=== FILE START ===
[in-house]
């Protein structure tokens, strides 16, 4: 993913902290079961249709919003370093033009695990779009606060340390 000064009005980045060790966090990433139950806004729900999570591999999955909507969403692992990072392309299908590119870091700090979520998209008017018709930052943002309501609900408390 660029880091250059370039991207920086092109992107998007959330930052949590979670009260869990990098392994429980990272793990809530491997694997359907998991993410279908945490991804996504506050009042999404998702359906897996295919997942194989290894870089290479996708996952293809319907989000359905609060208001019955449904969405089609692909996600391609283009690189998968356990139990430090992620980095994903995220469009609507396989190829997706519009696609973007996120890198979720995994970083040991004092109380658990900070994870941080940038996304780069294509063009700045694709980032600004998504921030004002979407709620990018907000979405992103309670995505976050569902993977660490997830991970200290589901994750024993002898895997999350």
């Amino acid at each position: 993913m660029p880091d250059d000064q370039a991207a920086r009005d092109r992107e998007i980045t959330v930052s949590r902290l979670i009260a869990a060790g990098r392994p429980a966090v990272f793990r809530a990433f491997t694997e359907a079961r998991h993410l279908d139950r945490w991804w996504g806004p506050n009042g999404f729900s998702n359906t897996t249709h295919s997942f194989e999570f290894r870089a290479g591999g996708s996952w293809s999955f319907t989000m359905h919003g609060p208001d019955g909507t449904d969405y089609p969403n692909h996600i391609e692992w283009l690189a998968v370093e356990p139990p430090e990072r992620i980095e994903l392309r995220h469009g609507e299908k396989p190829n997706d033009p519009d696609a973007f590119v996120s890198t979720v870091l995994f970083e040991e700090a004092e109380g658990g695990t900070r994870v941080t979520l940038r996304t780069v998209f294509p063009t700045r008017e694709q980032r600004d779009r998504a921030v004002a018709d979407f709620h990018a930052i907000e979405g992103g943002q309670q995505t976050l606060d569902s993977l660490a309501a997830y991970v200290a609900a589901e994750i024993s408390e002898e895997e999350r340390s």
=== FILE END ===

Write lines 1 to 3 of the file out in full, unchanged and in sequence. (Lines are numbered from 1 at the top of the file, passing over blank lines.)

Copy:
[in-house]
């Protein structure tokens, strides 16, 4: 993913902290079961249709919003370093033009695990779009606060340390 000064009005980045060790966090990433139950806004729900999570591999999955909507969403692992990072392309299908590119870091700090979520998209008017018709930052943002309501609900408390 660029880091250059370039991207920086092109992107998007959330930052949590979670009260869990990098392994429980990272793990809530491997694997359907998991993410279908945490991804996504506050009042999404998702359906897996295919997942194989290894870089290479996708996952293809319907989000359905609060208001019955449904969405089609692909996600391609283009690189998968356990139990430090992620980095994903995220469009609507396989190829997706519009696609973007996120890198979720995994970083040991004092109380658990900070994870941080940038996304780069294509063009700045694709980032600004998504921030004002979407709620990018907000979405992103309670995505976050569902993977660490997830991970200290589901994750024993002898895997999350």
């Amino acid at each position: 993913m660029p880091d250059d000064q370039a991207a920086r009005d092109r992107e998007i980045t959330v930052s949590r902290l979670i009260a869990a060790g990098r392994p429980a966090v990272f793990r809530a990433f491997t694997e359907a079961r998991h993410l279908d139950r945490w991804w996504g806004p506050n009042g999404f729900s998702n359906t897996t249709h295919s997942f194989e999570f290894r870089a290479g591999g996708s996952w293809s999955f319907t989000m359905h919003g609060p208001d019955g909507t449904d969405y089609p969403n692909h996600i391609e692992w283009l690189a998968v370093e356990p139990p430090e990072r992620i980095e994903l392309r995220h469009g609507e299908k396989p190829n997706d033009p519009d696609a973007f590119v996120s890198t979720v870091l995994f970083e040991e700090a004092e109380g658990g695990t900070r994870v941080t979520l940038r996304t780069v998209f294509p063009t700045r008017e694709q980032r600004d779009r998504a921030v004002a018709d979407f709620h990018a930052i907000e979405g992103g943002q309670q995505t976050l606060d569902s993977l660490a309501a997830y991970v200290a609900a589901e994750i024993s408390e002898e895997e999350r340390s």